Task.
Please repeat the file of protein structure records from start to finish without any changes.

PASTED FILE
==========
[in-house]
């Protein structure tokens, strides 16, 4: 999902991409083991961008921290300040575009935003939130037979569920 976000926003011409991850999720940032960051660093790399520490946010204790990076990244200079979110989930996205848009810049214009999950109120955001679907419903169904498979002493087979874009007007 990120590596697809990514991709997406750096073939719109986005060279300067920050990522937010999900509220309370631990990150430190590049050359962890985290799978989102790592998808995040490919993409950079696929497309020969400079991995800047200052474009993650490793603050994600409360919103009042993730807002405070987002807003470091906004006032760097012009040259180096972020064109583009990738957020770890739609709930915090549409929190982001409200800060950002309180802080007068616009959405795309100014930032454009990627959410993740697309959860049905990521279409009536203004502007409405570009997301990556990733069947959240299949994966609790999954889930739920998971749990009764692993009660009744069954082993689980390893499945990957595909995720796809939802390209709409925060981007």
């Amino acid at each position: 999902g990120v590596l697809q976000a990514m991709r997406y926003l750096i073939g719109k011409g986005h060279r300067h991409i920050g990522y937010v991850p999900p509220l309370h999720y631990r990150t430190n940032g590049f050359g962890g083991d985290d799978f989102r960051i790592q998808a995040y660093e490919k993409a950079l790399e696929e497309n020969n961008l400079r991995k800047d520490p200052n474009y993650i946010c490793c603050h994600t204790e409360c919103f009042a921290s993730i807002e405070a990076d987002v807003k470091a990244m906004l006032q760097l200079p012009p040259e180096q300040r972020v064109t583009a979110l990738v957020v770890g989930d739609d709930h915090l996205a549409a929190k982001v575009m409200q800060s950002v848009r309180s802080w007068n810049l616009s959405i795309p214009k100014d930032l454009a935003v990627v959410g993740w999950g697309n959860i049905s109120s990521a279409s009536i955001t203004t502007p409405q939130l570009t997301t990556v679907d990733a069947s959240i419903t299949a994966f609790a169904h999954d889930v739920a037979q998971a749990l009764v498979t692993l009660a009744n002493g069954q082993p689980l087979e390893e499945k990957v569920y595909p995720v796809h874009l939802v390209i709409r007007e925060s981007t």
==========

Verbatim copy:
[in-house]
């Protein structure tokens, strides 16, 4: 999902991409083991961008921290300040575009935003939130037979569920 976000926003011409991850999720940032960051660093790399520490946010204790990076990244200079979110989930996205848009810049214009999950109120955001679907419903169904498979002493087979874009007007 990120590596697809990514991709997406750096073939719109986005060279300067920050990522937010999900509220309370631990990150430190590049050359962890985290799978989102790592998808995040490919993409950079696929497309020969400079991995800047200052474009993650490793603050994600409360919103009042993730807002405070987002807003470091906004006032760097012009040259180096972020064109583009990738957020770890739609709930915090549409929190982001409200800060950002309180802080007068616009959405795309100014930032454009990627959410993740697309959860049905990521279409009536203004502007409405570009997301990556990733069947959240299949994966609790999954889930739920998971749990009764692993009660009744069954082993689980390893499945990957595909995720796809939802390209709409925060981007």
């Amino acid at each position: 999902g990120v590596l697809q976000a990514m991709r997406y926003l750096i073939g719109k011409g986005h060279r300067h991409i920050g990522y937010v991850p999900p509220l309370h999720y631990r990150t430190n940032g590049f050359g962890g083991d985290d799978f989102r960051i790592q998808a995040y660093e490919k993409a950079l790399e696929e497309n020969n961008l400079r991995k800047d520490p200052n474009y993650i946010c490793c603050h994600t204790e409360c919103f009042a921290s993730i807002e405070a990076d987002v807003k470091a990244m906004l006032q760097l200079p012009p040259e180096q300040r972020v064109t583009a979110l990738v957020v770890g989930d739609d709930h915090l996205a549409a929190k982001v575009m409200q800060s950002v848009r309180s802080w007068n810049l616009s959405i795309p214009k100014d930032l454009a935003v990627v959410g993740w999950g697309n959860i049905s109120s990521a279409s009536i955001t203004t502007p409405q939130l570009t997301t990556v679907d990733a069947s959240i419903t299949a994966f609790a169904h999954d889930v739920a037979q998971a749990l009764v498979t692993l009660a009744n002493g069954q082993p689980l087979e390893e499945k990957v569920y595909p995720v796809h874009l939802v390209i709409r007007e925060s981007t």